Qubo Trekking
 
If you can ignore the ride, the Qubo Trekking isn’t half bad. Steering, gearbox, brakes, and NVH are all acceptable and if they aren’t class-leading they are nowhere near bad enough to put you off driving it; there were plenty of times when I didn’t have to drive the Qubo yet it was always the Fiat’s keys that I picked up. It’s a fun car that oozes joie de vivre, peasant transport that is almost classless and in the downsizing 21st century that’s a useful and important trick to have up your sleeve.
 
Qubo trekking
 
What of the ‘Trekking’ feature? As well as the raised ride height (which might explain the bouncy ride) the Qubo gains TRACTION+, an electronic limited slip differential that diverts power to the front wheel with the most grip. We tested it on steep gravel and mud tracks and can confirm that it’s simple to use (you just press a button on the dashboard and pull away as normal) and works remarkably well. It’s not an off-roader, but should give most owners as much traction as they’re ever likely to need to cross a muddy car park or field; throw on winter tyres and you’d be unstoppable in the snow.
 
Qubo trekking engine
 

Engine

Our car had the 1.3-litre MultiJet diesel engine boasting 95bhp and 148lb/ft of torque, which are ample to propel 1275kgs. It isn’t the quietest of engines, but the noise isn’t unattractive and if you drive it with commitment it is almost sprightly.
 
Qubo Trekking badge
 
A top speed of 105mph and 0-62mph acceleration of 12.2 seconds mean the Qubo Trekking can keep up with the traffic with ease, although overtaking does take some forward planning. And bravery.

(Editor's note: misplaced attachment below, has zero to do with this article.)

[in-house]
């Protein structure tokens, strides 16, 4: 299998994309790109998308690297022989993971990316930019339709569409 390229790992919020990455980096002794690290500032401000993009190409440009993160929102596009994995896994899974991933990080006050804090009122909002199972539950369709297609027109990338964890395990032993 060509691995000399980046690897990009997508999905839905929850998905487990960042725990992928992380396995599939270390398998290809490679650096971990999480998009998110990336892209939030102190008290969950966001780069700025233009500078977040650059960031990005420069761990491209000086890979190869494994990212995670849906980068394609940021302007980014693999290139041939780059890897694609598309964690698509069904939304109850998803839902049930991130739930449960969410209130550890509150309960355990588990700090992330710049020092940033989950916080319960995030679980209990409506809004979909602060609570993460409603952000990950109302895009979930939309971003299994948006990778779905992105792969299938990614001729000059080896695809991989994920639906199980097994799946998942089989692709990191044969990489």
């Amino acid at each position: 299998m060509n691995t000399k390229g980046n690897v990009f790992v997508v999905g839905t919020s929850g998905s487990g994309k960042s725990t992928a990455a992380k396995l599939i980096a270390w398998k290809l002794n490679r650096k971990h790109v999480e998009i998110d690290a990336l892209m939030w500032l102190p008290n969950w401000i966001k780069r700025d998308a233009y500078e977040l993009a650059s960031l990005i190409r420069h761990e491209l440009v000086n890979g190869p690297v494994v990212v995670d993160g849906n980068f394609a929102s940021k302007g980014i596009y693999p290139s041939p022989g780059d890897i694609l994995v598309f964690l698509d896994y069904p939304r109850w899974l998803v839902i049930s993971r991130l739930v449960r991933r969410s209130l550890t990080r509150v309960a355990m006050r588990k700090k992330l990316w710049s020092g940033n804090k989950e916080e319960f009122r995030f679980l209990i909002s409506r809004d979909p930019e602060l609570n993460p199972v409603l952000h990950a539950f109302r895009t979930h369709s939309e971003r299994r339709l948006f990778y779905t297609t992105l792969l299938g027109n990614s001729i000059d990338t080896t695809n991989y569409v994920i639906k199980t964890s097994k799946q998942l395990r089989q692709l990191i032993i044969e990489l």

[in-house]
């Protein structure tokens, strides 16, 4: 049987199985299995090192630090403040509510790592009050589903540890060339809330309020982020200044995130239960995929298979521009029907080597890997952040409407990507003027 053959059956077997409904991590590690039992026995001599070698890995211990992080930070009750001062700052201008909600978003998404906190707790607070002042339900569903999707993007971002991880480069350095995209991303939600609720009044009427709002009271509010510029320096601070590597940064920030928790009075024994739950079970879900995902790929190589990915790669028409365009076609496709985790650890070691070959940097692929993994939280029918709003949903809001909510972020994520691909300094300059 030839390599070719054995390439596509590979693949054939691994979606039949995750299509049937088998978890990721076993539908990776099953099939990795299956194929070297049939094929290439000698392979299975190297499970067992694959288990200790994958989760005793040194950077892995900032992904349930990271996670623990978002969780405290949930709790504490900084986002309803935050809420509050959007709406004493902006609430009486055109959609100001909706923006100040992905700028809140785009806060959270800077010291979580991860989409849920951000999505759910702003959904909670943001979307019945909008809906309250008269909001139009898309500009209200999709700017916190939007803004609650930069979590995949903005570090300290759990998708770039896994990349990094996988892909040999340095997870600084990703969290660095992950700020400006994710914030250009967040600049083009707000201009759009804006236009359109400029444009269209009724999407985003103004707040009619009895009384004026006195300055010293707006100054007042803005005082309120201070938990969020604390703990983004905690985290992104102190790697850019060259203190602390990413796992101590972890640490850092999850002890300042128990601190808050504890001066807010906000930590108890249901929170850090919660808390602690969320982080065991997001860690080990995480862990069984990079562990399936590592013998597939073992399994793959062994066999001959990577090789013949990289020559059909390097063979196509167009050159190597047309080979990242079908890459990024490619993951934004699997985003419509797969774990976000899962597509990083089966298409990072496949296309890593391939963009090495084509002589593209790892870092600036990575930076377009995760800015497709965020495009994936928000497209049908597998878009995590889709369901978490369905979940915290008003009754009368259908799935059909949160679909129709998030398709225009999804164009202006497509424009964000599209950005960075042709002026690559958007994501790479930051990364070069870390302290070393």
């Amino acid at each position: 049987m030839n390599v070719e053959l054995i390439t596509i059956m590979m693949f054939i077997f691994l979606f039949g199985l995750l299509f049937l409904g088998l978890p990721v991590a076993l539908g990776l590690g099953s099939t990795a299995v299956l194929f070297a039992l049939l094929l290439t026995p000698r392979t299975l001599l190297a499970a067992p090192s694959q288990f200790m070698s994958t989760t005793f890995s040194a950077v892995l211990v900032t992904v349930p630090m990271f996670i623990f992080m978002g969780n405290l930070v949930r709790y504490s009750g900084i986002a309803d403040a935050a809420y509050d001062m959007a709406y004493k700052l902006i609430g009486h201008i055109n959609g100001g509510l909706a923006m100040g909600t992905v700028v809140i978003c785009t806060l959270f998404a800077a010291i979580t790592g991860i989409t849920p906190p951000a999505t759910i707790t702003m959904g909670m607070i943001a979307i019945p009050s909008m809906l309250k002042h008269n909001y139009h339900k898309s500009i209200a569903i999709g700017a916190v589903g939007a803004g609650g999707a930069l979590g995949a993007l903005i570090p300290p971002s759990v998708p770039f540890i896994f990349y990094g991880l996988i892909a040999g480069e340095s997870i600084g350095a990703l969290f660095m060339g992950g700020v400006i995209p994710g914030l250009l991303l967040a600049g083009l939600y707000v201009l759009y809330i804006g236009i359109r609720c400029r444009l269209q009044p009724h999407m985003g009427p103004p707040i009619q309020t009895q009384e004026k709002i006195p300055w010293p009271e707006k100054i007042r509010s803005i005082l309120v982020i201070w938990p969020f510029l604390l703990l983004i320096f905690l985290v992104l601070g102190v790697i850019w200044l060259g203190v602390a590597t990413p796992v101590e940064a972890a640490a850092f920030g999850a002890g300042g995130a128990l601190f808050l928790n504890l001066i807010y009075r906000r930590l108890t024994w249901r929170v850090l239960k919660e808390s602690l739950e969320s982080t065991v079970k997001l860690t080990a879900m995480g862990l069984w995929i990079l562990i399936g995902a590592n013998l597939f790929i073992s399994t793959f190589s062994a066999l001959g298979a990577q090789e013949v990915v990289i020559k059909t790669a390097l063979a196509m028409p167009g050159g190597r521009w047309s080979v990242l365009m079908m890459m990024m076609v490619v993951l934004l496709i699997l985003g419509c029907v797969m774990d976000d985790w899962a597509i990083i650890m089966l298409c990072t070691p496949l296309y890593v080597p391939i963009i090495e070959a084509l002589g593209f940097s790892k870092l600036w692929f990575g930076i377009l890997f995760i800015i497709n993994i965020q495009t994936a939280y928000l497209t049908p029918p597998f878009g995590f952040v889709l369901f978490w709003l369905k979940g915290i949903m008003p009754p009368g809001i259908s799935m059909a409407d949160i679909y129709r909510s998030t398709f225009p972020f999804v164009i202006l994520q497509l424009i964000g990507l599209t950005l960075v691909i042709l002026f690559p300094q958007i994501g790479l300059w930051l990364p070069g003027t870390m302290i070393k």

Fuel consumption is 68.9mpg according to official fuel consumption tests and 50+mpg should be easily attainable for most owners in day to day use. 
 
Qubo Trekking
 

Value for Money

The showroom price of the Qubo Trekking is a few pounds over £15,000 – but this is not what you should expect to pay. 
 
A quick look on Autotrader reveals that £11,500 is the going rate for a new model with delivery miles and nine grand gets you behind the wheel of one with fewer than 10,000 miles on the odometer. This makes the Qubo extraordinarily good value. 
 
Qubo trekking rear
 
Running costs should be low and while the CO2 emissions are 107g/km, which is close but no cigar to free car tax, most won’t mind writing out a cheque for £20 a year.
 

Verdict

 
8/10 score
 
The Qubo Trekking is a flawed but attractive package. If you can ignore the way it looks, and don’t mind the bouncy ride, the Qubo has an awful lot going for it. It’s spacious, gooad fun to drive, well equipped, and likely to provide enough all-surface ability to keep country folk mobile in even the foulest weather. 
 
Rivals include the Peugeot Bipper Tepee (which isn’t as nice) and the Skoda Yeti (which is more expensive albeit much better). 
 
No, if you want inexpensive transport with a modicum of off-road ability then the Qubo Trekking is a lone voice – well, it is until we drive the ridiculously cheap Dacia Duster